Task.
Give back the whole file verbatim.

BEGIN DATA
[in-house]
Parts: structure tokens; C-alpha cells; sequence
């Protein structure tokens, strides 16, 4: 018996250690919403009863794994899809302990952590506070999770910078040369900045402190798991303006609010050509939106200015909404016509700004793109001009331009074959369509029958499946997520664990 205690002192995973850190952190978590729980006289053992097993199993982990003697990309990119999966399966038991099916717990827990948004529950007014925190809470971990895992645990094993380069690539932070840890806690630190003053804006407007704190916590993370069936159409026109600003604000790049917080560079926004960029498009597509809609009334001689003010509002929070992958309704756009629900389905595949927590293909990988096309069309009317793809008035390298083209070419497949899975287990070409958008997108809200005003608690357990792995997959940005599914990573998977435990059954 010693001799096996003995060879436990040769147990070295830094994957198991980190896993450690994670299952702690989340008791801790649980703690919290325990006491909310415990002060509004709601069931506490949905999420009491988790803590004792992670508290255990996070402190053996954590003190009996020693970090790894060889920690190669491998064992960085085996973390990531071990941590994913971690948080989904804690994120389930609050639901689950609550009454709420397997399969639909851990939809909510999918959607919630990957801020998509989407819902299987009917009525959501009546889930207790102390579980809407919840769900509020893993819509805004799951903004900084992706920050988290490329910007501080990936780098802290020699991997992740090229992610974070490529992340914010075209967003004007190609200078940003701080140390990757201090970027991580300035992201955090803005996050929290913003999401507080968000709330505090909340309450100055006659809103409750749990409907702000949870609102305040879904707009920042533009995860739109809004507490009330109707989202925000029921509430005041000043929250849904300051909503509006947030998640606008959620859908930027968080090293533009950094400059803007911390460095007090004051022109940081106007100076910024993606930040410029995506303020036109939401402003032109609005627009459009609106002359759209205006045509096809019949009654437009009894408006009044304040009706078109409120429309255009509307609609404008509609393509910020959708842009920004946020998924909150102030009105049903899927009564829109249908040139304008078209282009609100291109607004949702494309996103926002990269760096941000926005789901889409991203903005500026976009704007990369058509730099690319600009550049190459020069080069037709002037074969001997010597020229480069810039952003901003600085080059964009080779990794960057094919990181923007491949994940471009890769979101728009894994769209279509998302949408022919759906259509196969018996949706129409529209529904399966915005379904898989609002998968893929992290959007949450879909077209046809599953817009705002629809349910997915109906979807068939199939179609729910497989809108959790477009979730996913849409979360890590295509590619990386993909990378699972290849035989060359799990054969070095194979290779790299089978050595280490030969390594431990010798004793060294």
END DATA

[in-house]
Parts: structure tokens; C-alpha cells; sequence
């Protein structure tokens, strides 16, 4: 018996250690919403009863794994899809302990952590506070999770910078040369900045402190798991303006609010050509939106200015909404016509700004793109001009331009074959369509029958499946997520664990 205690002192995973850190952190978590729980006289053992097993199993982990003697990309990119999966399966038991099916717990827990948004529950007014925190809470971990895992645990094993380069690539932070840890806690630190003053804006407007704190916590993370069936159409026109600003604000790049917080560079926004960029498009597509809609009334001689003010509002929070992958309704756009629900389905595949927590293909990988096309069309009317793809008035390298083209070419497949899975287990070409958008997108809200005003608690357990792995997959940005599914990573998977435990059954 010693001799096996003995060879436990040769147990070295830094994957198991980190896993450690994670299952702690989340008791801790649980703690919290325990006491909310415990002060509004709601069931506490949905999420009491988790803590004792992670508290255990996070402190053996954590003190009996020693970090790894060889920690190669491998064992960085085996973390990531071990941590994913971690948080989904804690994120389930609050639901689950609550009454709420397997399969639909851990939809909510999918959607919630990957801020998509989407819902299987009917009525959501009546889930207790102390579980809407919840769900509020893993819509805004799951903004900084992706920050988290490329910007501080990936780098802290020699991997992740090229992610974070490529992340914010075209967003004007190609200078940003701080140390990757201090970027991580300035992201955090803005996050929290913003999401507080968000709330505090909340309450100055006659809103409750749990409907702000949870609102305040879904707009920042533009995860739109809004507490009330109707989202925000029921509430005041000043929250849904300051909503509006947030998640606008959620859908930027968080090293533009950094400059803007911390460095007090004051022109940081106007100076910024993606930040410029995506303020036109939401402003032109609005627009459009609106002359759209205006045509096809019949009654437009009894408006009044304040009706078109409120429309255009509307609609404008509609393509910020959708842009920004946020998924909150102030009105049903899927009564829109249908040139304008078209282009609100291109607004949702494309996103926002990269760096941000926005789901889409991203903005500026976009704007990369058509730099690319600009550049190459020069080069037709002037074969001997010597020229480069810039952003901003600085080059964009080779990794960057094919990181923007491949994940471009890769979101728009894994769209279509998302949408022919759906259509196969018996949706129409529209529904399966915005379904898989609002998968893929992290959007949450879909077209046809599953817009705002629809349910997915109906979807068939199939179609729910497989809108959790477009979730996913849409979360890590295509590619990386993909990378699972290849035989060359799990054969070095194979290779790299089978050595280490030969390594431990010798004793060294």